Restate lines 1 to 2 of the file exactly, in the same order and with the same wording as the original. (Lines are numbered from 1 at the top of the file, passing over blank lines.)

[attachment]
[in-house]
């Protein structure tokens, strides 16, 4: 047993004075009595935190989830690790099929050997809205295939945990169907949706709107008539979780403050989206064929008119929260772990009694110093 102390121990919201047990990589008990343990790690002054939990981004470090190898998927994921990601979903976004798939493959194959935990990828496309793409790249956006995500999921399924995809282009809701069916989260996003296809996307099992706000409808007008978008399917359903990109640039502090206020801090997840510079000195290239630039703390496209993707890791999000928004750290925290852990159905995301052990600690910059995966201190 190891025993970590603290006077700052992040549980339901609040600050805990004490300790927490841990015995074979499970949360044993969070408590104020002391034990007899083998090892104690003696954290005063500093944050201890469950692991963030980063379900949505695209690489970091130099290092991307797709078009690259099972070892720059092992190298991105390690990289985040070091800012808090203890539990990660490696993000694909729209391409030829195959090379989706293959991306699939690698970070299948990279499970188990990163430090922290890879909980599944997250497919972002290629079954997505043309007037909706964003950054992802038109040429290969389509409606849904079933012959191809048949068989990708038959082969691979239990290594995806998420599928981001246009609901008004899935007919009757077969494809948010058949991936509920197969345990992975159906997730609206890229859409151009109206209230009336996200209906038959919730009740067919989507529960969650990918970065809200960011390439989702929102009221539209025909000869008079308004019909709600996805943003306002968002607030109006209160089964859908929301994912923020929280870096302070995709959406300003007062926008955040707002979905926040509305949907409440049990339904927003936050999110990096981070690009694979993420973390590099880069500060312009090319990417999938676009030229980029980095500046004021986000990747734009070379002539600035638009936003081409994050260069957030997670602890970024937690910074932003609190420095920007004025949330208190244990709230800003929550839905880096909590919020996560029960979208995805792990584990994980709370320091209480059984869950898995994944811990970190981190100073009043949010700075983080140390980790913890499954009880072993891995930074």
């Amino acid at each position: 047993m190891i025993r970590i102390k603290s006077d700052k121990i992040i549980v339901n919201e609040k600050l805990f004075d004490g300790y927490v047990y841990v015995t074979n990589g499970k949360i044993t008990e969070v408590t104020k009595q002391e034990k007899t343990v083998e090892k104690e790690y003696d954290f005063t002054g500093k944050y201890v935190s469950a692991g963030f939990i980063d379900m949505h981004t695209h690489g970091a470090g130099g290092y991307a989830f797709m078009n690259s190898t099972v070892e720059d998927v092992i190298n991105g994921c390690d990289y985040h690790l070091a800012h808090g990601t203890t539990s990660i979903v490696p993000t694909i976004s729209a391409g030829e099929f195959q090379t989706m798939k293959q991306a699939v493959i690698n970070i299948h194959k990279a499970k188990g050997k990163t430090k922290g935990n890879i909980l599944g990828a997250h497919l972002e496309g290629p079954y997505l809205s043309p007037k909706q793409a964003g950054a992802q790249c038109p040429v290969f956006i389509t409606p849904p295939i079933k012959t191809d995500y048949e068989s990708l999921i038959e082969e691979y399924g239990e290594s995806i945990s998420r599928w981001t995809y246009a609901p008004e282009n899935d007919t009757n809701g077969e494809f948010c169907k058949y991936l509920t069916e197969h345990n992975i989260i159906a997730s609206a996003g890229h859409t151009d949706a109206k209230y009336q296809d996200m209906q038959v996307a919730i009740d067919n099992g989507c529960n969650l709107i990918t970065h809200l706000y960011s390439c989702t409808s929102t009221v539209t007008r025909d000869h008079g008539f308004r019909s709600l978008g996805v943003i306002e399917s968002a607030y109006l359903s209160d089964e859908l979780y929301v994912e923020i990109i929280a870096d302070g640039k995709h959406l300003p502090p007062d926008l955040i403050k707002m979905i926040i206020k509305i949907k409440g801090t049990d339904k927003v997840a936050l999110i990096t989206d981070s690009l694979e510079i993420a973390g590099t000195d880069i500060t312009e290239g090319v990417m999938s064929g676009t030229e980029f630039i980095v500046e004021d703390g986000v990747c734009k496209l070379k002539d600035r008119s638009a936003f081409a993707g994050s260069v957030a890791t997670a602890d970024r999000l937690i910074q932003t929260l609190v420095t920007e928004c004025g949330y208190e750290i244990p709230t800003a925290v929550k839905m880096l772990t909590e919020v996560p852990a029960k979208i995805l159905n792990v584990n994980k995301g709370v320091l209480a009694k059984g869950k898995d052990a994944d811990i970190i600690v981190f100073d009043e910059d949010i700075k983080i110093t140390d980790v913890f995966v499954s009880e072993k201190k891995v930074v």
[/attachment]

[in-house]
């Protein structure tokens, strides 16, 4: 047993004075009595935190989830690790099929050997809205295939945990169907949706709107008539979780403050989206064929008119929260772990009694110093 102390121990919201047990990589008990343990790690002054939990981004470090190898998927994921990601979903976004798939493959194959935990990828496309793409790249956006995500999921399924995809282009809701069916989260996003296809996307099992706000409808007008978008399917359903990109640039502090206020801090997840510079000195290239630039703390496209993707890791999000928004750290925290852990159905995301052990600690910059995966201190 190891025993970590603290006077700052992040549980339901609040600050805990004490300790927490841990015995074979499970949360044993969070408590104020002391034990007899083998090892104690003696954290005063500093944050201890469950692991963030980063379900949505695209690489970091130099290092991307797709078009690259099972070892720059092992190298991105390690990289985040070091800012808090203890539990990660490696993000694909729209391409030829195959090379989706293959991306699939690698970070299948990279499970188990990163430090922290890879909980599944997250497919972002290629079954997505043309007037909706964003950054992802038109040429290969389509409606849904079933012959191809048949068989990708038959082969691979239990290594995806998420599928981001246009609901008004899935007919009757077969494809948010058949991936509920197969345990992975159906997730609206890229859409151009109206209230009336996200209906038959919730009740067919989507529960969650990918970065809200960011390439989702929102009221539209025909000869008079308004019909709600996805943003306002968002607030109006209160089964859908929301994912923020929280870096302070995709959406300003007062926008955040707002979905926040509305949907409440049990339904927003936050999110990096981070690009694979993420973390590099880069500060312009090319990417999938676009030229980029980095500046004021986000990747734009070379002539600035638009936003081409994050260069957030997670602890970024937690910074932003609190420095920007004025949330208190244990709230800003929550839905880096909590919020996560029960979208995805792990584990994980709370320091209480059984869950898995994944811990970190981190100073009043949010700075983080140390980790913890499954009880072993891995930074």